The Modern Women in Engineering: Inclusive or a Façade?

Written by Maansi Suri

342

Hailing from a family of female engineers, I have always loved science and more specifically have always dreamt of being an engineer. However, I noticed that most girls aren’t encouraged to dream big and the male engineer stereotype prevails. Clearly this is an issue that needs to be investigated and addressed.

My Research

Despite the significant progress that has been made in bridging the gap between men and women in the workplace, women are overlooked in the field of engineering. According to the Society of Women Engineers (SWE), globally only 13% of engineers are women, and more disquieting, female engineers are generally paid 10% less than men (SWE Research Update: Women in Engineering by the Numbers (Nov. 2019) – All Together, 2021).

Source: “Global Gender Gap Report 2020.” World Economic Forum, www3.weforum.org/docs/WEF_GGGR_2020.pdf.

What does this say about us supposedly living in a progressive society? Are we truly being inclusive?

It is evident, however, that each country needs to step up. According to the graph above, NO country is achieving gender equality with a 50-50 participation of both genders. This is where one begins to ponder upon the possibility of the empowerment of women being just a façade.

My Initiative

I thus decided to do my part, and, in September 2020, I successfully organized a global “Women in Engineering (WiE)” webinar themed ‘inclusivity’ featuring 4 renowned female engineers as guest speakers – Dr. Theresa Ann Saxton-Fox, an assistant professor of aerospace engineering at the University of Illinois at Urbana-Champaign, Ms. Mariane Kurban, a Regional Solutions and Technology Director at Jacobs for Europe, Middle East & Africa (EMEA), Ms. Sally Barakeh, a Mechanical Engineer at Jacobs, and Ms. Sakhi Satkar, a Design Engineer at Lera Structural Consultants, Mumbai.

They shared their stories ranging from how they had been denied opportunities solely based on their gender, to how global experiences helped them gain perspective and further respect for women in engineering from around the world. With 62 attendees, this webinar not only provided the audience with valuable insight into the technical knowledge required to pursue engineering, but it also taught them the soft skills that would help them excel in this field.

Some notable guidance from the guest speakers at the WiE webinar:

“Don’t be afraid to ask for opportunities. Don’t be afraid to say yes to things that may scare you. If you love something and you want to do it, whether you’re a girl or not – don’t let anyone’s comments discourage you from doing that.”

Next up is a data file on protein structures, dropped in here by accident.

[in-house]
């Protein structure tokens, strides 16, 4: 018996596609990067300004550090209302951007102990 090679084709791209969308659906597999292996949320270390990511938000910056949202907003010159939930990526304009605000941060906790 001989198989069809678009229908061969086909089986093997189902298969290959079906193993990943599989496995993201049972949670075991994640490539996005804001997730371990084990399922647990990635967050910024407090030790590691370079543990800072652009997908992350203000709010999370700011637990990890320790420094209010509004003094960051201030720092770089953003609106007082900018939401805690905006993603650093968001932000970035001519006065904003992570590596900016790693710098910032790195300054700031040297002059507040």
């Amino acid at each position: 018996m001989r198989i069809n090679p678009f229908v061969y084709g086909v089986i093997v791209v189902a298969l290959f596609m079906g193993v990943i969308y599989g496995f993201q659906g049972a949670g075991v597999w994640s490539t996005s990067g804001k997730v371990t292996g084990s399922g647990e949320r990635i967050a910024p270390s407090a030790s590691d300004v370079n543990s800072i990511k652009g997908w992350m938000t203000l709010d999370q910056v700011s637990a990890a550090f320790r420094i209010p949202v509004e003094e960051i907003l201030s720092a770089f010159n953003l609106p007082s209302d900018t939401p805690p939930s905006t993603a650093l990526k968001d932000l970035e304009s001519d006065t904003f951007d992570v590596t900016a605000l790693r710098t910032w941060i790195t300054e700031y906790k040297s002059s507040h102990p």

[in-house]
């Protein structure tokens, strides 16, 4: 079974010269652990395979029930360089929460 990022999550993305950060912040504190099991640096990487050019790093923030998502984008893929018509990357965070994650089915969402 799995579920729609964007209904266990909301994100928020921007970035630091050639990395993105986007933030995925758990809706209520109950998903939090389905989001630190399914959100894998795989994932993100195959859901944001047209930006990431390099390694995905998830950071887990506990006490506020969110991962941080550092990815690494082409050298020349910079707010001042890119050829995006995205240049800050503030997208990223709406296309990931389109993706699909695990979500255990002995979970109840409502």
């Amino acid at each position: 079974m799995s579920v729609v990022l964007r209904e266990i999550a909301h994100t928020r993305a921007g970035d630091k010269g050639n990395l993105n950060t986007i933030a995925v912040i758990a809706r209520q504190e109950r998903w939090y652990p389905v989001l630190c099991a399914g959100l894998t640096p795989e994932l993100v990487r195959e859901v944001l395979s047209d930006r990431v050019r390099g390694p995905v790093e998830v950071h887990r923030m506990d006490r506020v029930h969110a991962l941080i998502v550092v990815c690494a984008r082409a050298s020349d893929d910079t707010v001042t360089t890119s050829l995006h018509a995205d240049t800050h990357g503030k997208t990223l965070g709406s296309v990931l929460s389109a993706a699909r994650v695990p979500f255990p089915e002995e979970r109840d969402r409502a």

~ Ms. Sally Barakeh, a Mechanical Engineer at Jacobs

So, let’s start small?

In UAE

Statistically, 87% of the professional cluster of engineering is dominated by men, with only 13% of women working in this sector in UAE. The consistent effort of the citizens of UAE in making the voice of female engineers heard has initiated a paradigm shift.

The impact of small-scale initiatives is often underestimated. With almost half of the higher education students in UAE being women, we’re actually almost halfway there! (Inspiring and guiding the UAE’s young women into science and engineering – Khalifa University, 2021)

Almost a year ago, the Global Women’s Forum Dubai (GWFD) was conducted with other 3,000 attendees, themed “The Power of Influence” (Home – Global Womens Forum Dubai 2020, 2021). Additionally, the world’s largest professional organization aimed at improving technology and reaching out to audiences globally, the Institute of Electrical and Electronics Engineers (IEEE), has taken great strides in recognizing the achievements, leadership, and development of programs of females in engineering programs in the UAE Section!

Each year, IEEE UAE’s Women in Engineering Committee (WIEC) selects two of its outstanding members to receive the much-coveted “Chair’s Recognition Award” and/or the “Volunteer Recognition Award”. Currently, the IEEE UAE Section is working towards “building the technological infrastructure, to develop techno-electrical industry, and to improve the lifestyles of individuals” (as stated by Dr. Fatma Taher, IEEE UAE Section Chair) (IEEE Women in Engineering – IEEE UAE Section, 2021).

For the years 2015-2021, the National Strategy for Empowerment of Emirati Women in the UAE, launched by Her Highness Sheikha Fatima bint Mubarak (Chairwoman of the General Women’s Union) is targeted at ensuring gender equality across all fields in UAE from local start-ups to multinational companies, is gaining traction, further empowering aspiring female scientists and engineers! (National Strategy for Empowerment of Emirati Women – The Official Portal of the UAE Government, 2021)

It is indeed heartening to see that as of 2020, 56% of the UAE government graduates in the fields of science, technology, engineering, and mathematics (STEM) are women (UAE and UAE, 2021).

The Dream

Nonetheless, we have a long way to go!  Let us all, female engineers, be sources of inspiration to each other, and reach for the moon (literally)!